Vice-chair of the Scottish Crofting Federation (SCF), Russell Smith, said:-

It was a loud and clear message coming out of a very lively but thoughtful discussion. This is not knee-jerk reaction; the attack on common grazings committees by the Crofting Commission has been on-going now for several months so crofters have had plenty of time to think about this. It is not surprising that there is a call for the convener of the Commission to stand down and for deposed committees to be re-instated. It is perhaps more notable that, despite what is widely regarded as very poor behaviour, the Crofting Commission is still wanted, albeit following a thorough review and improvement of procedures. I think that this is a very sensible approach.

The meeting heard presentations from representatives of the removed Lewis grazings committees, SCF, Inksters Solicitors and Scottish Government, not only on the topic of the Crofting Commission but also on CAP, support to crofting and advocacy for crofting. The meeting, that sometimes became quite heated, was well-chaired by SCF member Donald MacSween.

Mr Smith continued:-

We can understand the Scottish Government’s reluctance to interfere with a majority-elected body, but the meeting was united in its view that the Scottish Government does have to intervene in this circumstance. The procedures of the Commission clearly need to be investigated and modified to stop this sort of thing happening again. The Crofting Commission may well be an ‘arms-length government body’, but the Scottish Government still has a responsibility to make sure that the Commission operates in a fair and reasonable manner – and does possess the powers to intervene, for example by removing a Commissioner, if it sees fit.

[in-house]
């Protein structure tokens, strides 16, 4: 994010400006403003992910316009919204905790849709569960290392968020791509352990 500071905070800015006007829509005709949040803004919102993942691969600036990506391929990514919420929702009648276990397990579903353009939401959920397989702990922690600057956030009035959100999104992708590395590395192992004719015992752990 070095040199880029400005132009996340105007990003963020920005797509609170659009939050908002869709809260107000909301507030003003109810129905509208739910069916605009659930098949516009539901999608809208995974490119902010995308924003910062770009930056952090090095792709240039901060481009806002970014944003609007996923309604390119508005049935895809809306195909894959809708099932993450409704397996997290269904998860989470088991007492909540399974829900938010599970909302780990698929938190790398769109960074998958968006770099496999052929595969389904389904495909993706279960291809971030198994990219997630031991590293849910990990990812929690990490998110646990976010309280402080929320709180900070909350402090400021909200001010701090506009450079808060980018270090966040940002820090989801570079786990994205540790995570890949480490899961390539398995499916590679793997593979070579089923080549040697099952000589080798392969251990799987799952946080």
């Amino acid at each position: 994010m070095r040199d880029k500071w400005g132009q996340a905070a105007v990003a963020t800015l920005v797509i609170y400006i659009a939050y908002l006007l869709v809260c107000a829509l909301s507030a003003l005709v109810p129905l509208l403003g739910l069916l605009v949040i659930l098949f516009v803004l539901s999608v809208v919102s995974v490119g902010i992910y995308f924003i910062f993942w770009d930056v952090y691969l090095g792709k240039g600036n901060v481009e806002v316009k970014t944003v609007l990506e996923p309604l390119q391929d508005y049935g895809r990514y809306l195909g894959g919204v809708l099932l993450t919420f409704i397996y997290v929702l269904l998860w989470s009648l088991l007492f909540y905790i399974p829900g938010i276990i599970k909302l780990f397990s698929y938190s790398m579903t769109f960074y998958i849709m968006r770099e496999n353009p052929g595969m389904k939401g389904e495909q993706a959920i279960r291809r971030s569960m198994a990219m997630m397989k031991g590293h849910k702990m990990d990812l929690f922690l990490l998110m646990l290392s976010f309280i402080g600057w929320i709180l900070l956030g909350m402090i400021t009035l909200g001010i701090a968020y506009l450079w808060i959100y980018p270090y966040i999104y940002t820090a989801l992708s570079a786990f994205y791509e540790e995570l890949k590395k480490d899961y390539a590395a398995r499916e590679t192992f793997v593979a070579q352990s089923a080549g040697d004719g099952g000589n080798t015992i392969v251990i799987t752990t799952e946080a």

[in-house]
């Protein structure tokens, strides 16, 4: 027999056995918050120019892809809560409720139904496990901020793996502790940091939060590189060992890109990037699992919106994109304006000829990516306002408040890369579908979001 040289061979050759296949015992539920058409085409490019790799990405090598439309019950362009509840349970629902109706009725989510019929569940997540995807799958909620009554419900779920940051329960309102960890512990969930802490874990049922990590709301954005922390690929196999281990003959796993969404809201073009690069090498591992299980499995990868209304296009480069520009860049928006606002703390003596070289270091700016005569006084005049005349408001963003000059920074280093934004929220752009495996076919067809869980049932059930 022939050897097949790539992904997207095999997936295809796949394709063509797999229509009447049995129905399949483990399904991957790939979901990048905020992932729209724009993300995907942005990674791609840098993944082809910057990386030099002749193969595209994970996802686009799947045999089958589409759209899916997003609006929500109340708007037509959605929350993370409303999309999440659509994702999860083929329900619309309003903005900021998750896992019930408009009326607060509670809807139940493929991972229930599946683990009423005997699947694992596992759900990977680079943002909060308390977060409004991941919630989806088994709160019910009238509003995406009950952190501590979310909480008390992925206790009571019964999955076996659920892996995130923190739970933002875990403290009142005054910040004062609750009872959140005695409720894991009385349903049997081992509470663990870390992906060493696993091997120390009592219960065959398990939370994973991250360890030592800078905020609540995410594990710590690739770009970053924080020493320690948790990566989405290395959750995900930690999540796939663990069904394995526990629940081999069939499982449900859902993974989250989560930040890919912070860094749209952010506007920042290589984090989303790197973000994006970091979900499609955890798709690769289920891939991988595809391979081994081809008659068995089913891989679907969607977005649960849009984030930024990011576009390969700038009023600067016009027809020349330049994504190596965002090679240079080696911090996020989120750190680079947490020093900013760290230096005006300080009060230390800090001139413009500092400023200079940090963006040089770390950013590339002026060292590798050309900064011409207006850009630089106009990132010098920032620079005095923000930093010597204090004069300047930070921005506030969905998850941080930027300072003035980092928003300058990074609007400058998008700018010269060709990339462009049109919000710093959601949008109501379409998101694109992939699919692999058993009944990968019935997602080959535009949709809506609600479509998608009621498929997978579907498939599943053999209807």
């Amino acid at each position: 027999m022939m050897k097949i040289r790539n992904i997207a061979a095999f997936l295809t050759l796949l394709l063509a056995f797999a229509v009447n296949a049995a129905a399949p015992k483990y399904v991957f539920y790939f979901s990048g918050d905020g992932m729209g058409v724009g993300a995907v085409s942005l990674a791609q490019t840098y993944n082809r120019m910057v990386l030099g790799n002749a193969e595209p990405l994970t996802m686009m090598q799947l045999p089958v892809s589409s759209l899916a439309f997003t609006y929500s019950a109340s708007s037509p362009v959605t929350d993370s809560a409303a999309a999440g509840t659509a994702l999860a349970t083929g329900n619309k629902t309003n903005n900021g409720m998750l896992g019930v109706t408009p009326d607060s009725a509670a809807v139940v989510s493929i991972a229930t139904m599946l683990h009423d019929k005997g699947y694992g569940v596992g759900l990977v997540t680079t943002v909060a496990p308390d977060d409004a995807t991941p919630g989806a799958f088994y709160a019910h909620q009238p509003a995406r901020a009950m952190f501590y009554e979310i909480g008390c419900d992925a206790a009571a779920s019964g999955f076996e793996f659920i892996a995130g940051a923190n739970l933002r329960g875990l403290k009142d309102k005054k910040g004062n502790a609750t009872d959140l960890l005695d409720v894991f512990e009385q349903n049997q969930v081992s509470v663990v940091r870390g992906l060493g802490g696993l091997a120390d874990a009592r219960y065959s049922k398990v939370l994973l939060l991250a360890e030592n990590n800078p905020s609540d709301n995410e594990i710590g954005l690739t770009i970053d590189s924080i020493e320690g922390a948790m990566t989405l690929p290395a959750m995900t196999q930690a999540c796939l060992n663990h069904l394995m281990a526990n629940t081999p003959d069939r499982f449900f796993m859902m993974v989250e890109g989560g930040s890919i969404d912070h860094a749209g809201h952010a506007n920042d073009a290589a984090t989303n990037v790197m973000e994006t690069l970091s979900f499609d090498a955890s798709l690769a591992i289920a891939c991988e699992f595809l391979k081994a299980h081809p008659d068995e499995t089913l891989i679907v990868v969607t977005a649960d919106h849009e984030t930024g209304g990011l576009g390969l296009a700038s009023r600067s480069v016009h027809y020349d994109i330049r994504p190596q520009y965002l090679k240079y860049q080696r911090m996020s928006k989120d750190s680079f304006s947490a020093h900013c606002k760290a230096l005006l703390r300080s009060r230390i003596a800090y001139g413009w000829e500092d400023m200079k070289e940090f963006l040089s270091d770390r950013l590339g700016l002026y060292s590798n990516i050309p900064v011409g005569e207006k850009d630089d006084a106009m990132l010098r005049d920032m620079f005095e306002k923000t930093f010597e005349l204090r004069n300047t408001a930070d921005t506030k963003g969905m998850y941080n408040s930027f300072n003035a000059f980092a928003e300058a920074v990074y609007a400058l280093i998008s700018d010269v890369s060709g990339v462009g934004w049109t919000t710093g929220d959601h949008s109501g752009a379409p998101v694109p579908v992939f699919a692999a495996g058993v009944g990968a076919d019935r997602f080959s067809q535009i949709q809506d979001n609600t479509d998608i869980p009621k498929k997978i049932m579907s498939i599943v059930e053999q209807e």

Following discussions a vote was called on the motion:-

this meeting has no confidence in the existing Crofting Commission and supports the SCF call for the resignation of the convener Colin Kennedy.

The motion was passed by an overwhelming majority.

Anger in Stornoway aimed at commission – West Highland Free Press

The sense of anger at the recent actions of the Crofting Commission was laid bare at a public meeting in Stornoway last week attended by over 80 people, which delivered an overwhelming vote of no confidence in the organisation and called for the resignation of its convener Colin Kennedy….

As the meeting was drawing to a close a vote of no confidence in the existing commission was passed as well as a call for the resignation of its convener. An overwhelming majority supported the moves with only five of those present against – three of whom are the crofters in Upper Coll who raised the original complaint against the committee, including a father and son.

The Crofting Commission’s Response – Island News and Advertiser

The Crofting Commission is committed to working positively with grazings committees and crofters. At present, the Commission is undertaking an examination of the circumstances of the recent cases, so that any lessons learnt can inform future procedures and decision-making.

A majority of the Crofting Commissioners are elected by crofters, with no involvement on the part of Commission staff in the process, so any consideration of their position is a matter for the individual Commissioner.